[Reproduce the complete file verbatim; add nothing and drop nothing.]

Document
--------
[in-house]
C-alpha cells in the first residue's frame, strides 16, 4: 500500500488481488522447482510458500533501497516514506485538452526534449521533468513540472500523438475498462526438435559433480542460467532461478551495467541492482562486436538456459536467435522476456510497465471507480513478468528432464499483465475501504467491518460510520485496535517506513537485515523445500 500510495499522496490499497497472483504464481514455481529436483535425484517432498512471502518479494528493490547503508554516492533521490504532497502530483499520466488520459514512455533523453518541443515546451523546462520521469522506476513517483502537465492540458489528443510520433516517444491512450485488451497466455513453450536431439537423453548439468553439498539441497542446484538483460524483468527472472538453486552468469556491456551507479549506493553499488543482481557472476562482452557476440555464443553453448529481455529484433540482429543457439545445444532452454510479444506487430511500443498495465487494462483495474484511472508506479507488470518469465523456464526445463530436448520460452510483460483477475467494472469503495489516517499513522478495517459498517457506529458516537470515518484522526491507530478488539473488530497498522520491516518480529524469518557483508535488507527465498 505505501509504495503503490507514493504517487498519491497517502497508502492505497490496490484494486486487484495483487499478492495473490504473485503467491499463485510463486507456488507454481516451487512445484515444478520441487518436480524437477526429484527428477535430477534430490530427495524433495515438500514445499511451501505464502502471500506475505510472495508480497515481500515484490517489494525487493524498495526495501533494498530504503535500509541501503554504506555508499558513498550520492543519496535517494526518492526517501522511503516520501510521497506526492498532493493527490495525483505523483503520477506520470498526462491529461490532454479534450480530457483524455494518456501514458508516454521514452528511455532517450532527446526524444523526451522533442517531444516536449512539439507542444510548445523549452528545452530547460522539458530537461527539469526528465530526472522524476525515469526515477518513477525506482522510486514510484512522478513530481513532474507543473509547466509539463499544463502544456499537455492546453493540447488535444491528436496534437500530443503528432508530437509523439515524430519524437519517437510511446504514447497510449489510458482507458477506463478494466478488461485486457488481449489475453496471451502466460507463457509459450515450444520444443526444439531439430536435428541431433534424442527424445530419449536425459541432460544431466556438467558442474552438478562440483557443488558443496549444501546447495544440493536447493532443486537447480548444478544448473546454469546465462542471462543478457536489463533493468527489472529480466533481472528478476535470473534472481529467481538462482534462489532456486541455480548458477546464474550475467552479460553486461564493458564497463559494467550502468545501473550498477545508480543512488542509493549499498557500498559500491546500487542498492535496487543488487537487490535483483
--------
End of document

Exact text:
[in-house]
C-alpha cells in the first residue's frame, strides 16, 4: 500500500488481488522447482510458500533501497516514506485538452526534449521533468513540472500523438475498462526438435559433480542460467532461478551495467541492482562486436538456459536467435522476456510497465471507480513478468528432464499483465475501504467491518460510520485496535517506513537485515523445500 500510495499522496490499497497472483504464481514455481529436483535425484517432498512471502518479494528493490547503508554516492533521490504532497502530483499520466488520459514512455533523453518541443515546451523546462520521469522506476513517483502537465492540458489528443510520433516517444491512450485488451497466455513453450536431439537423453548439468553439498539441497542446484538483460524483468527472472538453486552468469556491456551507479549506493553499488543482481557472476562482452557476440555464443553453448529481455529484433540482429543457439545445444532452454510479444506487430511500443498495465487494462483495474484511472508506479507488470518469465523456464526445463530436448520460452510483460483477475467494472469503495489516517499513522478495517459498517457506529458516537470515518484522526491507530478488539473488530497498522520491516518480529524469518557483508535488507527465498 505505501509504495503503490507514493504517487498519491497517502497508502492505497490496490484494486486487484495483487499478492495473490504473485503467491499463485510463486507456488507454481516451487512445484515444478520441487518436480524437477526429484527428477535430477534430490530427495524433495515438500514445499511451501505464502502471500506475505510472495508480497515481500515484490517489494525487493524498495526495501533494498530504503535500509541501503554504506555508499558513498550520492543519496535517494526518492526517501522511503516520501510521497506526492498532493493527490495525483505523483503520477506520470498526462491529461490532454479534450480530457483524455494518456501514458508516454521514452528511455532517450532527446526524444523526451522533442517531444516536449512539439507542444510548445523549452528545452530547460522539458530537461527539469526528465530526472522524476525515469526515477518513477525506482522510486514510484512522478513530481513532474507543473509547466509539463499544463502544456499537455492546453493540447488535444491528436496534437500530443503528432508530437509523439515524430519524437519517437510511446504514447497510449489510458482507458477506463478494466478488461485486457488481449489475453496471451502466460507463457509459450515450444520444443526444439531439430536435428541431433534424442527424445530419449536425459541432460544431466556438467558442474552438478562440483557443488558443496549444501546447495544440493536447493532443486537447480548444478544448473546454469546465462542471462543478457536489463533493468527489472529480466533481472528478476535470473534472481529467481538462482534462489532456486541455480548458477546464474550475467552479460553486461564493458564497463559494467550502468545501473550498477545508480543512488542509493549499498557500498559500491546500487542498492535496487543488487537487490535483483